A look back at Thiel’s notorious statement on women’s suffrage may provide a clue. It appears in an April 13, 2009, essay he wrote for the libertarian journal Cato Unbound:
“… The 1920s were the last decade in American history during which one could be genuinely optimistic about politics. Since 1920, the vast increase in welfare beneficiaries and the extension of the franchise to women — two constituencies that are notoriously tough for libertarians — have rendered the notion of ‘capitalist democracy’ into an oxymoron.”
By May 2009, the editors at Cato Unbound had received enough blowback to provide Thiel with an opportunity to explain himself in a footnote to the original article. He seems to have taken the opportunity to dig himself into a deeper hole:
“I had hoped my essay on the limits of politics would provoke reactions, and I was not disappointed. But the most intense response has been aimed … at a commonplace statistical observation about voting patterns that is often called the gender gap.
“It would be absurd to suggest that women’s votes will be taken away or that this would solve the political problems that vex us. While I don’t think any class of people should be disenfranchised, I have little hope that voting will make things better.”
Given Thiel’s dismissal of women’s contribution to American democracy, it’s possible that his comparison between technology in the 1960s and 2016 has something to do with the fact that women were rarely represented in the tech sector 50 years ago.
The tech renaissance of recent years — truly a golden era in terms of clean energy, biomaterials, automotive technology, nanoscience, biotechnology, medicine and many other fields — has occurred in step with the diversification of the workforce. By omission, Thiel insists that none of this counts.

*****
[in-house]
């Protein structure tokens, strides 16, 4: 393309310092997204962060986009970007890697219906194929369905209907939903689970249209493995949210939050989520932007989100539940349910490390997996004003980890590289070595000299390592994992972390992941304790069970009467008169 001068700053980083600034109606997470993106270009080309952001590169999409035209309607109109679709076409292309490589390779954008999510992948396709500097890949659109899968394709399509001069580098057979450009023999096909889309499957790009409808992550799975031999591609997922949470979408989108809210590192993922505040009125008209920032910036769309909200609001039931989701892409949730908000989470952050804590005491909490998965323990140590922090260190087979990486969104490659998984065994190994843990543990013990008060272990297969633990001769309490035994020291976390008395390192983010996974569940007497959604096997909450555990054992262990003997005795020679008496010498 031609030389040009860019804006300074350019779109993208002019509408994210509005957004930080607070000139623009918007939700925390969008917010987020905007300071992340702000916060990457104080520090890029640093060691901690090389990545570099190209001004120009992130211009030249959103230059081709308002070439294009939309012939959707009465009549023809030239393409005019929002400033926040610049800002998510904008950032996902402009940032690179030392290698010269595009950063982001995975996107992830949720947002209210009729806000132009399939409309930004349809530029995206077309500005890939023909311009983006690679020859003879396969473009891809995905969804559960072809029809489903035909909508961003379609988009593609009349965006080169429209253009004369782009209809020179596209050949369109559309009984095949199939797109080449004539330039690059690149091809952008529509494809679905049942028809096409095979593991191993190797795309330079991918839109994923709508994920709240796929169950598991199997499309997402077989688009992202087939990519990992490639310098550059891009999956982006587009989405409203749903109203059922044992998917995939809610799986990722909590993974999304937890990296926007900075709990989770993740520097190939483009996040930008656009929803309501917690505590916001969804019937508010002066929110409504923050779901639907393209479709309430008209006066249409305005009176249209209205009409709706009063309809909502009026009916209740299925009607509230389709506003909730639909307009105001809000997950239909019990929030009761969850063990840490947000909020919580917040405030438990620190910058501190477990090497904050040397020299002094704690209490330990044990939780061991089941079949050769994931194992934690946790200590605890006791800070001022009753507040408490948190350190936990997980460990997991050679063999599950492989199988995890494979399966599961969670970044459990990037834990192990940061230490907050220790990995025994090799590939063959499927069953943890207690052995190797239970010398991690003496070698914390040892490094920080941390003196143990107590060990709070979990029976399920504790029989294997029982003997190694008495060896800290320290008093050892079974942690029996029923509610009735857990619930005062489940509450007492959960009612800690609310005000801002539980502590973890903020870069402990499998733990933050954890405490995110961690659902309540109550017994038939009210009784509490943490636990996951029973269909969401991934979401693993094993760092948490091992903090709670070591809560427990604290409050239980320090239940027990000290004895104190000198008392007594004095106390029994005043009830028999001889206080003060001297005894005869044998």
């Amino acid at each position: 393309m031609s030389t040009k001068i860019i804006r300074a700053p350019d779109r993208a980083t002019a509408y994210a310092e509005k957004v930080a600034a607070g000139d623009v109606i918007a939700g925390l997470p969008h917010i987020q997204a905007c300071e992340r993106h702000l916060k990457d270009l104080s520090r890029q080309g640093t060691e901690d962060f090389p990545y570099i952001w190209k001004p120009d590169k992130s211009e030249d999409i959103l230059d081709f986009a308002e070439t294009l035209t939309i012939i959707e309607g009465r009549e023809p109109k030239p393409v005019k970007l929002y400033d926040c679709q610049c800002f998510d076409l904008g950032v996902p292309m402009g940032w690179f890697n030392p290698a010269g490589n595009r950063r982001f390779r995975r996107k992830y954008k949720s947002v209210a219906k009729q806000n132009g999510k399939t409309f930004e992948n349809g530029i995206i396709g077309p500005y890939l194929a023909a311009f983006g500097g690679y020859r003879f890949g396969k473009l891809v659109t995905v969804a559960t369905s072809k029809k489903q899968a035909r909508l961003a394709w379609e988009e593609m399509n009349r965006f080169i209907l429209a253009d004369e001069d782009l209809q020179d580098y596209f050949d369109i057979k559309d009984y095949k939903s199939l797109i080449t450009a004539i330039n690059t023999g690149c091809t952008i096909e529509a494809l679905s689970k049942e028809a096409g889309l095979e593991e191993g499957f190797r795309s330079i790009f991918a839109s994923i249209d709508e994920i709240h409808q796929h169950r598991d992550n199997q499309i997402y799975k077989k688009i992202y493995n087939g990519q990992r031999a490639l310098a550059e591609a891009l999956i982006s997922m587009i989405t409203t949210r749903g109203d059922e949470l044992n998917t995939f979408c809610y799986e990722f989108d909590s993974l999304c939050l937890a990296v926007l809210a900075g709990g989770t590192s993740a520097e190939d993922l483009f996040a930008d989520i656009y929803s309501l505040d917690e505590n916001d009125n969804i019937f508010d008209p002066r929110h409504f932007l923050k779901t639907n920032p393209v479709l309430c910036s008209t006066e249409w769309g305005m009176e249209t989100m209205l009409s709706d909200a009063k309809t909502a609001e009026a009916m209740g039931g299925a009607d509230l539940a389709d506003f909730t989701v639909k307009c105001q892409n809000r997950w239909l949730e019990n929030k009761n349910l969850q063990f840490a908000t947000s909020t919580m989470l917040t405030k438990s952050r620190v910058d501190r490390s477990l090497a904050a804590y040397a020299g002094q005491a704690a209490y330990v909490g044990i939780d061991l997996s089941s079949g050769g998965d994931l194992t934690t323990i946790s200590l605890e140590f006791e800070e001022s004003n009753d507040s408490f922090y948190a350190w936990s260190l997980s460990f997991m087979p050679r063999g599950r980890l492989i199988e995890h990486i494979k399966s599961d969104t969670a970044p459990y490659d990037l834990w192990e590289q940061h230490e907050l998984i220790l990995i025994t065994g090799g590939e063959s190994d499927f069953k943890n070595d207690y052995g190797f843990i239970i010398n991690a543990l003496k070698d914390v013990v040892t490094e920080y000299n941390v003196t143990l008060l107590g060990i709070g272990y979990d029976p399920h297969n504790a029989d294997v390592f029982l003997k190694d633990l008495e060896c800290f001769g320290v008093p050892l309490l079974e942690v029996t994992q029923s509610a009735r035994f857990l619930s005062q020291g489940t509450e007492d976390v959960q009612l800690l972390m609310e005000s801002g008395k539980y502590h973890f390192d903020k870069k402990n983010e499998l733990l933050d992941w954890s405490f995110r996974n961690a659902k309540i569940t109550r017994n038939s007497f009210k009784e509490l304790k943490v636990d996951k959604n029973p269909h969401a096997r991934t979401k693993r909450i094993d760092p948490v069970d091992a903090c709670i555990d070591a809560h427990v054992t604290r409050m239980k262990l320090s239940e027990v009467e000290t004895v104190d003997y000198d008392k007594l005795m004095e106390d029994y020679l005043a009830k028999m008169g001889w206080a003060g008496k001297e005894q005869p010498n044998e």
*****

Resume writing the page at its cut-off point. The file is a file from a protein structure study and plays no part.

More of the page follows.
Follow the money
If the woman angle is too much of a stretch, there’s always the money angle. RNC 2016 is far from the first time that Thiel has dipped his toe into the political shark tank. In 2012, he backed the presidential candidacy of Ron Paul to the tune of well, lots, according to the Nation:
“According to recently filed FEC disclosure documents, Ron Paul’s Super PAC, Endorse Liberty, has received nearly all of its money from a single source, billionaire Peter Thiel. So far, Thiel has contributed $2.6 million to the Super PAC, providing 76 percent of the its total intake.”
Trump’s fundraising difficulties are the cause of much speculation, and political insiders are now openly accusing him of staying afloat by leveraging his business connections with Russia and its president, Vladimir Putin.
Nailing down substantial sources of U.S. cash is an imperative for the Trump campaign. Thiel’s “rich-as-hell” portfolio and political history makes him an attractive area of focus.
As for what Thiel gains by allying himself with Trump, we’ve previously noted that the two men share a comfort zone with the white nationalist movement.
Last month, we also noted that Thiel could be maneuvering for a position in a President Trump administration, leveraging the national security platform provided by Palantir’s software. That would account for lines like this in his RNC speech:
“… And it would be kind to say the government’s software works poorly, because much of the time it doesn’t even work at all. That is a staggering decline for the country that completed the Manhattan project. We don’t accept such incompetence in Silicon Valley, and we must not accept it from our government.”
It seems that the idea of a Palantir-Trump nexus is catching on. Last week, Bloomberg has this to say:
“Perhaps the biggest Thiel-backed beneficiary of a Trump administration would be Palantir. The company, recently valued at $20 billion, still isn’t profitable and has struggled to retain employees over the past year. Today about half of Palantir’s sales — it booked deals totaling $1.7 billion in 2015 — comes from companies such as BP; the other half comes from the National Security Agency, the FBI, branches of the U.S. Department of Defense, and other government entities … “
As Bloomberg reports, the notable exception to all this is the U.S. Army, which so far is sticking with its long-term contractors despite the Palantir lawsuit.